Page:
In one embodiment, the current method is extended to multi-dimensional non-uniform data, e.g., three dimensional non-uniform data such as geographical data that incorporates elevation as the 3rd dimension. In fact, time can be added as an additional dimension and so on.
Although the above embodiment is illustrated for geographical data, those skilled in the art would realize the current method may be used for other applications such as circuit board layouts, image processing, and so on.
In step 210, method 200 sets a threshold for a number of objects in a cell and sets a maximum number of decompositions. For example, a cell may be decomposed until either the number of objects within the cell is below a specific threshold, or a maximum number of decomposition is reached. Grid 106 in
In step 220, method 200 overlays an n×m grid, creating nm cells. For example, the method may first create a 2×2 grid creating 4 cells as illustrated in grid 106 of
In step 230, method 200 determines whether or not the maximum number of decompositions is reached for a cell. For example, the method compares the number of decompositions performed for the cell with the maximum number permitted. If the maximum number of decompositions is performed for the cell, then the method proceeds to step 260 to determine whether or not there are other cells to examine. Otherwise, the method proceeds to step 240.
In step 240, method 200 determines whether or not the number of objects in a cell is above a predefined threshold. For the example in
In step 250, method 200 decomposes the cell. For the example above, the method creates 4 cells (e.g., sub-cells) replacing the larger cell. For the example in
In step 260, method 200 determines whether or not all cells are decomposed and/or reached a predefined threshold. For example, the method determines if all cells have either reached the maximum number of decompositions or have a number of objects below the threshold. If all cells are decomposed/reached the predefined threshold, then the method proceeds to step 270. Otherwise, the method proceeds back to step 230.
In step 270, method 200 creates a unique primary key for each cell. For example, the method creates a binary string representing each cell, performs zero-padding for cells below the maximum number of decompositions, and optionally converts the binary string to a base 10 numeric quantity to be used as a primary key.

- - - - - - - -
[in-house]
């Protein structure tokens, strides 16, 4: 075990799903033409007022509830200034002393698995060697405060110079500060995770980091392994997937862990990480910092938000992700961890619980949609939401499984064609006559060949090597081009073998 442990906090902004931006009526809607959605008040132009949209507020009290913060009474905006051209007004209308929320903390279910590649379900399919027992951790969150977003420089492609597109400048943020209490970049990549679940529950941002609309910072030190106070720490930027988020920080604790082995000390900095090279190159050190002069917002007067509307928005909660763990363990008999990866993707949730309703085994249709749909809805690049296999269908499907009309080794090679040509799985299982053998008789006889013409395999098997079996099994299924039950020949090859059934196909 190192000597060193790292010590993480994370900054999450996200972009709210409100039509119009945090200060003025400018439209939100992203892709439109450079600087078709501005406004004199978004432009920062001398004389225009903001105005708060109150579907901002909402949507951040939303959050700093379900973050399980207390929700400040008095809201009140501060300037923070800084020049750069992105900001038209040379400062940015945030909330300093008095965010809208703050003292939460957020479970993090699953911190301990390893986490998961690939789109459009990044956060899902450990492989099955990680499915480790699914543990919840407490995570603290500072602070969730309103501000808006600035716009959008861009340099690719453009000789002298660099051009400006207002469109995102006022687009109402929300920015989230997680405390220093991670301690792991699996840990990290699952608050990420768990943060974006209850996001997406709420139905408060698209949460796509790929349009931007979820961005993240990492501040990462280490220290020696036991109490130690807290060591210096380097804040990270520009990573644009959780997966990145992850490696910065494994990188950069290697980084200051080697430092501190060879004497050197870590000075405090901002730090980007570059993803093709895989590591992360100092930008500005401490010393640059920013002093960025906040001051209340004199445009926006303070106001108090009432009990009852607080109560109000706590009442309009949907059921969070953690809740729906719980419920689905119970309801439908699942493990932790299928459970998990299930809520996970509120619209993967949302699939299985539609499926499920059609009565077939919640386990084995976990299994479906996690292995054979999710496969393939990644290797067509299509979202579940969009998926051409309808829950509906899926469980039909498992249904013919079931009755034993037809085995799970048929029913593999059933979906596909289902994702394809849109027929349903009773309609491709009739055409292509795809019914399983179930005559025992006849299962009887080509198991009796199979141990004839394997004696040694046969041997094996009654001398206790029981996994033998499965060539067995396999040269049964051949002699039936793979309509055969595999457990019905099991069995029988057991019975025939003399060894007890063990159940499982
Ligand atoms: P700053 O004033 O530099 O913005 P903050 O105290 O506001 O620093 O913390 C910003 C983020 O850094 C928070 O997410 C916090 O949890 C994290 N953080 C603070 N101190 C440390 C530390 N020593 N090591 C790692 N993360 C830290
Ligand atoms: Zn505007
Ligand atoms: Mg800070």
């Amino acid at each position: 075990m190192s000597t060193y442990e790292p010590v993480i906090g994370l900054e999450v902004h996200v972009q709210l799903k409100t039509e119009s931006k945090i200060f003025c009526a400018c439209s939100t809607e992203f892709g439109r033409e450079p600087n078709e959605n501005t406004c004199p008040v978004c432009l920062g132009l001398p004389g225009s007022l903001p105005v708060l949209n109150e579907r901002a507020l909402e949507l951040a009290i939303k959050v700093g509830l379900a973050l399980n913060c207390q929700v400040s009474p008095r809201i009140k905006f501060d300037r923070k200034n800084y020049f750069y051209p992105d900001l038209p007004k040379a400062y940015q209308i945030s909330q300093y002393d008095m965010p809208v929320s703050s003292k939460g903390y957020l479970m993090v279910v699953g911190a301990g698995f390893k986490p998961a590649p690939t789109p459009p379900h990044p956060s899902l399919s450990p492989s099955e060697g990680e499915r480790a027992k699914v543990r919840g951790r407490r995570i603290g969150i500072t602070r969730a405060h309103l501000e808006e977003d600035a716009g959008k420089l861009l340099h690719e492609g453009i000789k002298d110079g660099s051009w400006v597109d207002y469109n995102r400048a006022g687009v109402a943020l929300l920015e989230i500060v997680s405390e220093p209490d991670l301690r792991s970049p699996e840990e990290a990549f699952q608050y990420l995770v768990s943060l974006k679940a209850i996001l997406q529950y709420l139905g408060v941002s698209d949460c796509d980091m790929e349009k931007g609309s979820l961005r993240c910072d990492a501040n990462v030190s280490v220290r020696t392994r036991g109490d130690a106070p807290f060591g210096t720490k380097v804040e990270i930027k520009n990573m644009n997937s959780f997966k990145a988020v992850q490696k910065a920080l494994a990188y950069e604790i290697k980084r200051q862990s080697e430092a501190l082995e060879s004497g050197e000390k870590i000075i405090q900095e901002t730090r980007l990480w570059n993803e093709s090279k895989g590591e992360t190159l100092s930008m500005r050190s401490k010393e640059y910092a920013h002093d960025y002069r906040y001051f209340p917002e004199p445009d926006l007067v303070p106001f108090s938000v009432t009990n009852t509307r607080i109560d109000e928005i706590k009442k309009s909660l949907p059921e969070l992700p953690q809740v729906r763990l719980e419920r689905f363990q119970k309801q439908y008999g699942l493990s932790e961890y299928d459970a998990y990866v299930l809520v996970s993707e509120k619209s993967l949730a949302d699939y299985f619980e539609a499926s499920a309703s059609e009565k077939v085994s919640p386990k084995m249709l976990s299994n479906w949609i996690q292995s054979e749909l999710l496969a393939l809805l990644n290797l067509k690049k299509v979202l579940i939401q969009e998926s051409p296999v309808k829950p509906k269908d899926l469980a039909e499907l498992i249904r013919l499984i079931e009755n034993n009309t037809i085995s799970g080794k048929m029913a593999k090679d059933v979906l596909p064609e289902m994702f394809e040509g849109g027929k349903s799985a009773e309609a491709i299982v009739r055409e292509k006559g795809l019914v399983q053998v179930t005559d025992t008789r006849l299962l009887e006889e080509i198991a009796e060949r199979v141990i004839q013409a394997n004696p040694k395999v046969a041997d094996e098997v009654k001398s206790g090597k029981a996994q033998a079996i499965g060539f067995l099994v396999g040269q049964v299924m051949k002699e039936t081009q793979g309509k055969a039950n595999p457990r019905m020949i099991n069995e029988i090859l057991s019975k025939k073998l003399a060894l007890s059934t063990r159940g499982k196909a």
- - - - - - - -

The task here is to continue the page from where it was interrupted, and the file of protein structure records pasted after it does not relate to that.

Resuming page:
In step 280, method 200 creates an index structure for the data using the primary keys. For example, the method may create an index structure for non-uniform spatial data to be retrieved using the primary keys created in step 270. It should be noted that any index structure can be created in this step. For example, the indexing of non-uniform spatial data in accordance with the present invention using a uni-dimensional index, such as the B+ tree structures can be used. However, the present invention is not limited to a particular type of index structure.
In step 285, method 200 determines whether or not it received a query. For example, a query for the data (e.g., objects) in a cell may be received. If a query is received, then the method proceeds to step 290. Otherwise, the method continues to receive queries.
In step 290, method 200 retrieves data using the index structure and provides a response to the query. The method then proceeds to step 285 to continue receiving other queries or ends in step 299.
It should be noted that although not specifically specified, one or more steps of method 200 may include a storing, displaying and/or outputting step as required for a particular application. In other words, any data, records, fields, and/or intermediate results discussed in the method can be stored, displayed and/or outputted to another device as required for a particular application. Furthermore, steps or blocks in
Those skilled in the art would realize that the non-uniform index structure of the current invention may be updated periodically to coincide with changes in a database. For example, if the database of objects (e.g., moving vehicles, vessels, or aircrafts within a geographical area) is updated hourly, then the index structure may be updated hourly. Note that for some types of data, e.g., spatial data in which the objects are buildings, the database may not change often. The present invention for creating a non-uniform index structure may be implemented in a computing device, e.g., a server, a personal computer, and the like. Users may send queries to the server to obtain information from the database. The server may receive the queries, interact with the users, and interact with the database using the non-uniform index structure.
It should be noted that the present invention can be implemented in software and/or in a combination of software and hardware, e.g., using application specific integrated circuits (ASIC), a general purpose computer or any other hardware equivalents. In one embodiment, the present module or process 305 for creating a non-uniform index structure for data can be loaded into memory 304 and executed by processor 302 to implement the functions as discussed above. As such, the present method 305 for creating a non-uniform index structure for data (including associated data structures) of the present invention can be stored on a computer readable medium or carrier, e.g., RAM memory, magnetic or optical drive or diskette and the like.
While various embodiments have been described above, it should be understood that they have been presented by way of example only, and not limitation. Thus, the breadth and scope of a preferred embodiment should not be limited by any of the above-described exemplary embodiments, but should be defined only in accordance with the following claims and their equivalents.
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|U.S. Classification||707/743, 707/802, 707/957|
|Cooperative Classification||G06F17/30321, Y10S707/957|
|Sep 10, 2007||AS||Assignment|
Effective date: 20070906
Owner name: AT&T CORP., NEW YORK
Free format text: ASSIGNMENT OF ASSIGNORS INTEREST;ASSIGNOR:ASHER, MICHAEL;REEL/FRAME:019802/0562
|Aug 25, 2014||FPAY||Fee payment|
Year of fee payment: 4